Climate Monitoring of Solder Paste Storage

Turck Beierfeld is monitoring the climatic conditions of the solder paste storage with a system from its own company – with IM18-CCM50 control cabinet guards, CMTH condition monitoring sensors and data dashboards via Turck Cloud Solutions

At the Beierfeld site, Turck has now been able to directly implement a recently launched innovation and automate the handling of solder pastes in electronics production. The company in eastern Germany operates an SMT production facility for printed circuit boards, in addition to many other production lines. In the SMT process, solder paste is applied very thinly (<150 micrometers) to the circuit boards with printers. The printed circuit board is then fitted with the components and soldered in the subsequent reflow process.

Climatic conditions of the solder pastes influence quality 

To achieve the best possible quality of the solder joint, the solder paste must be stored within a certain temperature range. On average, the paste must only be processed at 23 – 27 degrees Celsius – at a humidity of 40 – 60 percent (depending on the manufacturer). After the printed circuit boards have been printed, no more than eight hours must elapse before the circuit boards are soldered in the oven. 

  • An IM18-CCM50 monitors the temperature and door closure in each of the four refrigerators

  • Solder pastes are inserted in front of the printer, the CMTH next to it detects the ambient conditions

  • The CMTH sensor transmits the temperature and humidity values to its IO-Link master via IO-Link

  • IP67 power supply unit and the IP67 switch provide a cabinet-free connection between sensors and the MES

  • The graphical dashboard enables to see the status of the refrigerators and the other workstations

  • The compact TBEN-S IO-Link master brings the sensor’s data into the production network

  • “Brain” of the system: The Linux-based IM18-CCM bridges the gap between OT and IT

Manual tracking of solder pastes

Together with his team and project manager Linda Galle, Christian Seliger, responsible for the Research and Development business unit at the Beierfeld site, planned and implemented the automated recording and documentation of paste handling. The monitoring of the climate in the refrigerators was implemented with Turck’s IM18-CCM50 condition monitoring system. One of these control cabinet guards with an integrated Linux computer is located in each of the five refrigerators. With their integrated sensors, they detect the distance to the refrigerator door and the temperature in the cabinet. The devices are also able to measure air humidity, but this is not important in this application, since only closed paste containers are in the refrigerators. 

The temperature and humidity in the printers, on the other hand, are very relevant, so the CMTH combined temperature-humidity sensor records these variables there. Each of the three stand-alone solder paste printers has one of these condition monitoring sensors, and another sensor records the conditions at the workstation where the pastes are stored for acclimatization. Each CMTH sensor is connected to a compact TBEN-S IO-Link master, which transmits the data to the production network. The TBEN-L5-SE-M2 managed IP67 switch also integrates all IM18-CCM50s into the production network.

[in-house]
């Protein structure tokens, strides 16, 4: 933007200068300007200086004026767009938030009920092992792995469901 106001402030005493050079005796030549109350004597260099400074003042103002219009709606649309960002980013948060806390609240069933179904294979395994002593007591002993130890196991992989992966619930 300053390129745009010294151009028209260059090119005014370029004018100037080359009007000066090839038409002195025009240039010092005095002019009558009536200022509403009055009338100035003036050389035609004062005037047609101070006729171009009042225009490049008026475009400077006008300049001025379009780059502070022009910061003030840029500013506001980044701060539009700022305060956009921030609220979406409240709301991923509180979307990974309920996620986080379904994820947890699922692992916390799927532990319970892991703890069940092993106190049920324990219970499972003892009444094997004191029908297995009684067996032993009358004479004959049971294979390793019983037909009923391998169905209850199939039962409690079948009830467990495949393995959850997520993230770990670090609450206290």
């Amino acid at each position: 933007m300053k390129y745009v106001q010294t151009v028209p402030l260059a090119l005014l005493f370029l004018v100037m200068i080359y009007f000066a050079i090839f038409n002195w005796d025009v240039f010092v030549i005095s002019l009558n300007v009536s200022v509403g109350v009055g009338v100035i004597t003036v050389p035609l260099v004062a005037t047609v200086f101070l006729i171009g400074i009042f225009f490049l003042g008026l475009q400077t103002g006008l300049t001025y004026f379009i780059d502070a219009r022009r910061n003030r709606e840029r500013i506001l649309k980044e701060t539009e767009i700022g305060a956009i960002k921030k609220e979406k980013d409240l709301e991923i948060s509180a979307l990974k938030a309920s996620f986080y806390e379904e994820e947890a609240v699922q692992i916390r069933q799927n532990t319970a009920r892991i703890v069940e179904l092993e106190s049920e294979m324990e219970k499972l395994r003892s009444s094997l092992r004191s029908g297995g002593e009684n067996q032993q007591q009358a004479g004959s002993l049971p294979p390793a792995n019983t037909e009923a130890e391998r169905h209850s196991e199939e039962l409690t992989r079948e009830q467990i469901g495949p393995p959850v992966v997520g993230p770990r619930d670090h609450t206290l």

With their open Linux operating system, the IM18-CCM50 devices are designed for the installation of OEM software, allowing users to implement their own software solutions. They form the brain of the system, which handles the storage and the communication – with the sensors, the network and the Turck Cloud. To monitor the refrigerators, only network drivers and scripts for collecting sensor data are installed on the condition monitoring platform. The IM18-CCM50 transmits the data of the integrated sensors as well as the CMTH sensors directly via Ethernet to the Turck Cloud.

Clear dashboards in the Turck Cloud display climatic conditions

Today, this first project phase of solder paste tracking is automated to ensure that the temperatures in the refrigerators, at the acclimatization workstation, and in the printers comply with the specifications. The times when the pastes are stored and removed are currently still documented by hand or recorded by scanning the QR codes on the containers. If humidity or temperature increase, this is indicated to the employees on the dashboard in the Turck Cloud. Long-term trends can also be identified in addition to the current values. In future, it would be possible for the MES to be connected to implement trend detection and analyze correlations between data series.

“The condition monitoring solution based on the IM18-CCM that has now been implemented was only the first step on the way to the fully automated monitoring of the storage and use of solder pastes. In the follow-up project, we will connect our MES and thus complete the digitalization and automation of our production. In this way, we can maintain quality at the highest level even when operating at maximum capacity, and avoid unnecessary costs due to overlaid solder pastes,” Christian Seliger sums up. 

Outlook: RFID-supported seamless solder paste tracking 

In the second expansion stage, the tracking of pastes will be implemented directly with RFID tags on each container, which at the same time enables the recording of correct acclimatization before opening the containers. Since the IM18-CCM devices then communicate directly with the MES, which controls the production orders for the printers, the system can immediately check whether the paste container used has been correctly stored and acclimatized before the PCBs are printed, or block use if the required conditions have not be maintained. If all data is available in the MES, further information could also be obtained from it, for example, to uncover weak points and sources of errors. 

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